Without necessarily requiring an amendment to the current Regulations, a compliance procedure would bring strength to the IHR and enhance their effectiveness, while reaffirming the key role of WHO as the international leading institution governing their implementation at the global level.

 


3. 2021 Research Forum

The University of Catania, Department of Law, will host the 2021 ESIL Research Forum Solidarity: The Quest for Founding Utopias of International Law”. The Catania ESIL Research Forum aims at inspiring thoughtful reflections on the genealogy of international solidarity by focusing on the actors, norms and processes influencing its evolution over time.

The event will be held on April 15th and 16th, 2021. The final programme of the conference will be delivered shortly. Pre-conference events organised by the ESIL Interest Groups will take place in the morning of April 15th. Most notably, the Interest Groups on “History of International Law”, “International Economic Law”, “International Environmental Law”, “International Law of Culture”, “Migration and Refugee Law”, “Peace and Security” and “The EU as a Global Actor” confirmed their presence at the event.

All participants attending the ESIL Research Forum shall register by filling the registration form by March 15th, 2021. Organizers will keep all registered participants informed on the updated schedule of the Research Forum.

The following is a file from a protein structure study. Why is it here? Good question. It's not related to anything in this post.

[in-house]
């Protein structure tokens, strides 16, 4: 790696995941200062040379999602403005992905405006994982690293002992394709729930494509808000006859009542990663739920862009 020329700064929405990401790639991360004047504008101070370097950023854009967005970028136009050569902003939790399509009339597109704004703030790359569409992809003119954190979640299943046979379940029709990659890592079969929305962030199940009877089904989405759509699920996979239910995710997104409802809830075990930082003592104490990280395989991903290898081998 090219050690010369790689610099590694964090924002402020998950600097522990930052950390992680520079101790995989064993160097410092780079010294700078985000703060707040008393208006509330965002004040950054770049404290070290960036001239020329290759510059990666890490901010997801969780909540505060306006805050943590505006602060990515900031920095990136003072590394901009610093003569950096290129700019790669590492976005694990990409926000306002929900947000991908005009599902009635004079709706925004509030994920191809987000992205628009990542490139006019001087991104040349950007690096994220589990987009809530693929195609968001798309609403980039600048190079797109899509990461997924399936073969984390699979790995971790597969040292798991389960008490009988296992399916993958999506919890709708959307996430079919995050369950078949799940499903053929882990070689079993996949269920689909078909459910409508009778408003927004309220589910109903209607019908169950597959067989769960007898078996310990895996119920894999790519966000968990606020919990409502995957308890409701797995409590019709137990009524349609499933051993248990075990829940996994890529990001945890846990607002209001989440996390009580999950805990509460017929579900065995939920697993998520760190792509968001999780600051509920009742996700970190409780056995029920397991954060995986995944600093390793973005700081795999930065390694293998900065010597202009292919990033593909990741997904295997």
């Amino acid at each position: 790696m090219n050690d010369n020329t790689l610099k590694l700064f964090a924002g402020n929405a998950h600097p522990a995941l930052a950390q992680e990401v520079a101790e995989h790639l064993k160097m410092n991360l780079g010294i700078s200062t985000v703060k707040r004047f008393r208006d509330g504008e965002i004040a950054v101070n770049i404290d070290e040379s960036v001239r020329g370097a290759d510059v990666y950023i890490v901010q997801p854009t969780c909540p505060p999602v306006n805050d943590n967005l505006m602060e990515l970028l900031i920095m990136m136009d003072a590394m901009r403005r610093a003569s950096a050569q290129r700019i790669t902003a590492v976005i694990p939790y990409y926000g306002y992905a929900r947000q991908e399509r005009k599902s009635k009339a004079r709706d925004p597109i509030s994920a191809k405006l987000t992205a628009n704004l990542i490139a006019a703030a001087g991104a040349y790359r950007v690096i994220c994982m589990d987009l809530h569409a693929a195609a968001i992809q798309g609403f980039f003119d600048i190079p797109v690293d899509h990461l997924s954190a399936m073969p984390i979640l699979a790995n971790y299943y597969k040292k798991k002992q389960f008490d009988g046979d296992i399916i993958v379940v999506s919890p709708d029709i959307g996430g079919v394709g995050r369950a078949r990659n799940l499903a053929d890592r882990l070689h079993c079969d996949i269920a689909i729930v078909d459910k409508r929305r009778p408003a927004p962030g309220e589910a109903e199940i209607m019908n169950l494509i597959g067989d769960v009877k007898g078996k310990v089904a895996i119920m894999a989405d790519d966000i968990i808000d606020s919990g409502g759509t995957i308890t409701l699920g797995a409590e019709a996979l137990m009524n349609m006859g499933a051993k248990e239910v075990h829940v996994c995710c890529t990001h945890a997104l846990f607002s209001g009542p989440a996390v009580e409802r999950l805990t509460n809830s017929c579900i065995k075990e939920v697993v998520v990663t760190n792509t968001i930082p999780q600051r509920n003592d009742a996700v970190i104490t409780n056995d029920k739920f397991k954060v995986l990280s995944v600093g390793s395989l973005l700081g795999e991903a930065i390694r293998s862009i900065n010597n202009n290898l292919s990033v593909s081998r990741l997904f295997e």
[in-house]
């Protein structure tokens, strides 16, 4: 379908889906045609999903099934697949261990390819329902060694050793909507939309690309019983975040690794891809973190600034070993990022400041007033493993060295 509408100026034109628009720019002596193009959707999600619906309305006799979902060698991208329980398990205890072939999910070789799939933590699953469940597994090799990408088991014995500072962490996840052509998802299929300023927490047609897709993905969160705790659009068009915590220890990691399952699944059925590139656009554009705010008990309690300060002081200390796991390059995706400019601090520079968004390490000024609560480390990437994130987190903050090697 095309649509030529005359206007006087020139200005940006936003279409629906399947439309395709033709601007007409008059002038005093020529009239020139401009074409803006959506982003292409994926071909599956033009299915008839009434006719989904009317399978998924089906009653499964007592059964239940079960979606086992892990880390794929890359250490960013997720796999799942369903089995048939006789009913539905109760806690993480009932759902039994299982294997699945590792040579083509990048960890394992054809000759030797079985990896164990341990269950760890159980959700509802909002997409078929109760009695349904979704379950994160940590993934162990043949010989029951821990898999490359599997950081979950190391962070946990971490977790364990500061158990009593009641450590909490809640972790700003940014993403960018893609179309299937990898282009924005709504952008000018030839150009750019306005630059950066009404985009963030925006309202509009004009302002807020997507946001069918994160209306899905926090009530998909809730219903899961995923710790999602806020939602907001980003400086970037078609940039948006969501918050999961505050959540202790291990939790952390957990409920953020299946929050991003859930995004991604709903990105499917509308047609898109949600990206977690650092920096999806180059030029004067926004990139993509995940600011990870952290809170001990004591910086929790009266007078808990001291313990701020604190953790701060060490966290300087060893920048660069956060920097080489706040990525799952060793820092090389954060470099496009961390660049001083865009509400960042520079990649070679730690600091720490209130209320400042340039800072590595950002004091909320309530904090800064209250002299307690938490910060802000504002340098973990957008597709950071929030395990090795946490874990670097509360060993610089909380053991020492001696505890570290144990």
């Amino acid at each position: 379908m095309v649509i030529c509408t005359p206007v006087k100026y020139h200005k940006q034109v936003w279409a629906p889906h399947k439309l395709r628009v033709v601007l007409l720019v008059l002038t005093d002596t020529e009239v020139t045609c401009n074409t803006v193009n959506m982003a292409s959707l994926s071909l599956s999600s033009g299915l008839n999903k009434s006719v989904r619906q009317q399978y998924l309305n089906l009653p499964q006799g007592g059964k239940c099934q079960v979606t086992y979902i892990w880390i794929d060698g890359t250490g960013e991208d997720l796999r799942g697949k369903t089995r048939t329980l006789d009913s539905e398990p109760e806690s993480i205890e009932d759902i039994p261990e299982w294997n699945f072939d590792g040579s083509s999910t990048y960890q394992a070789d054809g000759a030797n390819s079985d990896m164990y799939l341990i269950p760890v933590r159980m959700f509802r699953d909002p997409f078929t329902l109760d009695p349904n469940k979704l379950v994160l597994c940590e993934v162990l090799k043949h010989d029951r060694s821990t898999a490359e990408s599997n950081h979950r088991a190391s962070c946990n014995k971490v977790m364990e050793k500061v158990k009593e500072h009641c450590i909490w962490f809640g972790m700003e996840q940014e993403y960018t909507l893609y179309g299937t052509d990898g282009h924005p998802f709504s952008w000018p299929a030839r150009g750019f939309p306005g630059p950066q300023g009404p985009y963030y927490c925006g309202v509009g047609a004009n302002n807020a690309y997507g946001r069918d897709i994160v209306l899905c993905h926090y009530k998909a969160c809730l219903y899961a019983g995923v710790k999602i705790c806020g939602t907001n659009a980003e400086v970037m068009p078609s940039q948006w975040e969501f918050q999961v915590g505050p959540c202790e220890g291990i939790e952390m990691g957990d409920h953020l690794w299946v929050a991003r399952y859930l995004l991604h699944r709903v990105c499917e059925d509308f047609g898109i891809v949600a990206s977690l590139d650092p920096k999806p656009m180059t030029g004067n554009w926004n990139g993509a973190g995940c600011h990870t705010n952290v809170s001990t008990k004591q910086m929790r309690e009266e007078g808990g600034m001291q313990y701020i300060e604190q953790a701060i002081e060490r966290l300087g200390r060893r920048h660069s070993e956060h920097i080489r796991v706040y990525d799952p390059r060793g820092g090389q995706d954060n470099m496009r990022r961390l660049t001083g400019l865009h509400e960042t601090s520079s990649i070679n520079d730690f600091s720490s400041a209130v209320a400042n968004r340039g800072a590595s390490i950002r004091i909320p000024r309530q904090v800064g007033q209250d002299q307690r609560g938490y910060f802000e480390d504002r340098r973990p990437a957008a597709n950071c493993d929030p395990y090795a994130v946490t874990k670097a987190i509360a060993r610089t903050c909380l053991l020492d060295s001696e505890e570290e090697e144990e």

For assistance and information please visit the conference website or contact the local secretariat: 2021esil.rf.catania@lex.unict.it

 


4. 2020 Esil Book Prize

Philippa Webb (King’s College, London)

As announced by the ESIL President at the Annual General Meeting, the ESIL Book Prize for 2020 is awarded to Dr Daniel Peat for his monograph Comparative Reasoning in International Courts and Tribunals (CUP, 2019).

The jury composed of eminent international lawyers (Professors Erika De Wet, Mathias Forteau and Christian Walter) evaluated a wide range of books published in 2019 submitted for consideration by leading publishers. Their decision to award the prize to Dr Peat was unanimous. According to the jury, the book’s “main virtue is that it draws new conclusions which are discovered behind well-known general issues” and  is “concise (a quality that the members of the jury found important) yet very substantial, innovative and highly stimulating”. They commend the book to the ESIL membership, noting that  “it will provide any international lawyer with new insights and perspectives on core issues of general international law and will not doubt pave the way to future researches in the field.”